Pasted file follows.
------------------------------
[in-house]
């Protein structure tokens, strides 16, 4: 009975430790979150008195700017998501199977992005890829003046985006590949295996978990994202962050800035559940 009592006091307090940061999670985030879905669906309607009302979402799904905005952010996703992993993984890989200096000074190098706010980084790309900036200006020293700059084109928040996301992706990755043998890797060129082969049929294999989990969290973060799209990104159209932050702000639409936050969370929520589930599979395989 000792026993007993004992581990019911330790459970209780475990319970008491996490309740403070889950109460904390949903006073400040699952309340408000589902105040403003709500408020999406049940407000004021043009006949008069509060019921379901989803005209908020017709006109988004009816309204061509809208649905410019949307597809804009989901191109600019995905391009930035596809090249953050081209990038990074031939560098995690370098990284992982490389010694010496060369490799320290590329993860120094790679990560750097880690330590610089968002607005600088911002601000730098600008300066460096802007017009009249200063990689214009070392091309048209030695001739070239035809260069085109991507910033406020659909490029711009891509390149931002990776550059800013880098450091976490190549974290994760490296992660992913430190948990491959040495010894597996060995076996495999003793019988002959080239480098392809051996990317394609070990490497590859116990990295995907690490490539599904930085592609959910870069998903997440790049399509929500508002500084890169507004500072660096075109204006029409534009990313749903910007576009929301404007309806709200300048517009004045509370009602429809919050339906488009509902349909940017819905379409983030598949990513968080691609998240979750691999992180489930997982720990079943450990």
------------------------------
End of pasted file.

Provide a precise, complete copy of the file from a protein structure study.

[in-house]
């Protein structure tokens, strides 16, 4: 009975430790979150008195700017998501199977992005890829003046985006590949295996978990994202962050800035559940 009592006091307090940061999670985030879905669906309607009302979402799904905005952010996703992993993984890989200096000074190098706010980084790309900036200006020293700059084109928040996301992706990755043998890797060129082969049929294999989990969290973060799209990104159209932050702000639409936050969370929520589930599979395989 000792026993007993004992581990019911330790459970209780475990319970008491996490309740403070889950109460904390949903006073400040699952309340408000589902105040403003709500408020999406049940407000004021043009006949008069509060019921379901989803005209908020017709006109988004009816309204061509809208649905410019949307597809804009989901191109600019995905391009930035596809090249953050081209990038990074031939560098995690370098990284992982490389010694010496060369490799320290590329993860120094790679990560750097880690330590610089968002607005600088911002601000730098600008300066460096802007017009009249200063990689214009070392091309048209030695001739070239035809260069085109991507910033406020659909490029711009891509390149931002990776550059800013880098450091976490190549974290994760490296992660992913430190948990491959040495010894597996060995076996495999003793019988002959080239480098392809051996990317394609070990490497590859116990990295995907690490490539599904930085592609959910870069998903997440790049399509929500508002500084890169507004500072660096075109204006029409534009990313749903910007576009929301404007309806709200300048517009004045509370009602429809919050339906488009509902349909940017819905379409983030598949990513968080691609998240979750691999992180489930997982720990079943450990």